DRM; Or How To Make 30,000-Hour LED Bulbs ‘Last’ Only One Month

Want to artificially decrease the lifespan of your product in order to keep your revenue stream intact? DRM’s got your back, yo. It never asks, “Why?” It only asks, “Why not?”

Run out of refills on Proprietary Cat Waste Cleaning Product™ and a $200 luxury litter box becomes indiscernible from its $10 counterpart. Like generating a tremendous amount of waste along with your single cup of coffee? Hey, great, but your k-cup refill better be on brand or your expensive coffee maker will be about as active as the one you picked up from a garage sale for $2. Or less so, considering the second-hand one at least generated a funky burning smell before shorting out the kitchen wiring.

But this one tops both of those in what the installed DRM does to artificially shorten the lifespan of the product. (h/t Techdirt reader Kaden)

The IlluMask is a $30 “light therapy” mask that utilizes LED lights to zap away bacteria, stimulate skin cells and otherwise fight acne/aging (depending on what model you purchase.) Sounds great (if you buy IlluMask’s claims). A lifetime of skin revitalization, and all for just $30. Oh, wait.

The trouble is, it is limited to 30 daily uses of 15 minutes each, totaling just 7 1/2 hours, effectively lasting you a month. At the end of which, you just discard the device and get a new one. That seems like a ridiculous waste of a perfectly fine, functional device whose LED’s can last at least 30,000 to 40,000 hours.

Even if we ignore the negative environmental impact of discarding plastic masks loaded with perfectly good LEDs, there’s still the incredible audacity of IlluMask’s claim that its mask will only last 30 days, at which point the LEDs doing all of the facial revitalization/bacteria zapping are suddenly useless, even with well over 99.97% of their lifespan still ahead of them (based on 35,000 hours).

IlluMask offers its own rationale for this completely fake 7.5-hour time limit, and it’s about as credible as Keurig’s “because safety” claims.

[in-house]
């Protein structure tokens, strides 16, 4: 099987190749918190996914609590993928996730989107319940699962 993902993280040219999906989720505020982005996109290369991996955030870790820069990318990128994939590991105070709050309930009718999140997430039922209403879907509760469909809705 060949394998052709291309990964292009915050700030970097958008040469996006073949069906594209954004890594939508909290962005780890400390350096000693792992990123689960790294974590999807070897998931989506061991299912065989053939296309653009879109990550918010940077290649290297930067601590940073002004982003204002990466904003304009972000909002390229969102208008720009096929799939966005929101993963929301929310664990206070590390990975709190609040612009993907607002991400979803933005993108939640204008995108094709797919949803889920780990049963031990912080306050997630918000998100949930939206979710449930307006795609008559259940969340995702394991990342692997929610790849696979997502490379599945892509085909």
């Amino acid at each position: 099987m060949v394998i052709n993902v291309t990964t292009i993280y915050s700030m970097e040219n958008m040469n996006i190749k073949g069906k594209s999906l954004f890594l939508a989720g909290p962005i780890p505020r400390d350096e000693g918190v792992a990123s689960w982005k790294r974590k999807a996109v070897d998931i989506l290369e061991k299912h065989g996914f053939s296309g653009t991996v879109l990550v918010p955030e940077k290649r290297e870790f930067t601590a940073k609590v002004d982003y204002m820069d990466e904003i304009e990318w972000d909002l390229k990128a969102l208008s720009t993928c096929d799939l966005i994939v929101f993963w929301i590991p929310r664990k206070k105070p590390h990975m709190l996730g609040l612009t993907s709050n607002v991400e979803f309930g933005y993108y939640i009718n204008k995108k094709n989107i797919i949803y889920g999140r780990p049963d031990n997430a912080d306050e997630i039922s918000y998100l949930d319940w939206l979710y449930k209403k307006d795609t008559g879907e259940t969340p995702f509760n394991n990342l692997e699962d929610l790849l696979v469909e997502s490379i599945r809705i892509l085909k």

$1 per day. Simply put, 30-uses per mask is the best way for us to offer you high-performance light-therapy—typically available for a “high-performance” price—at $1 per day. We believe everyone should have access to modern technology—and we believe that technology should work. illuMask’s patented 30-use system makes it happen.

Really? It actually seems like it’s the best way to ensure new purchases every day which, no matter how “affordable” it is, has nothing to do with telling people the LEDs in their masks are basically useless after delivering less than 8 hours of light on a 30-40,000 lifespan. I do, however, wholeheartedly believe this part of IlluMask’s explantion is 100% true — “…the best way for us…” — because that’s the only entity that truly benefits from treating long-lasting bulbs like disposable razor blades.

Those not paying attention to what IlluMask is actually doing — creating a renewable market where one shouldn’t logically exist — will look at the company’s chart comparing its $30/month product to more expensive options like dermatologists’ treatments ($OMG!) and feel they’re still getting a good deal. Others, like “Bebefuzz” of Lollipuff.com will find a way to route around IlluMask’s arbitrary retirement date.

The good news is that circumventing IlluMask’s internal 30-day kill switch is incredibly simple. If you like mucking about with a soldering iron, you can even add your own on/off switch (circumventing the DRM bricks the 15-minute timer). If you’d rather not deploy additional electronics and a soldering iron you likely don’t already own, you can just do this:

1. Change the batteries if lights are getting dimmer.

2. Use a screwdriver and open the case. Then remove batteries and unscrew screws so the plastic battery holder on top of the circuit board can be moved over. Be careful NOT to damage any of the delicate wiring.

3. Now that the circuit board is exposed, put the batteries back in their slots.

4. Using a piece of wire (such as a paper clip) touch one end of your wire and place it where the thin copper wire connects to the circuit board (silver spot marked LED). Touch the other end to the little RESET copper circle–located on the left of the circuit board (use the copper circle above the word RESET, not below).

5. Press the start button while the wire is in place.

6. Move your wire from the RESET button to the TEST button.

7. Press the start button again while the wire is in place, and the count should reset to 30!

A paperclip and a screwdriver. Tools of circumvention that can be found in any home. Doing this likely voids any warranty on the product (and makes IlluMask supersad), but it’s a product made to be disposable. Worst case scenario: another $30 spent and another try at soldering/paperclipping the product into something that lasts nearly as long as its components.

DRM: depriving you of 99.97% of your purchase’s potential lifespan. That’s hardly a tagline that will move more units, but the less consumers know, the better it is for companies like IlluMask.

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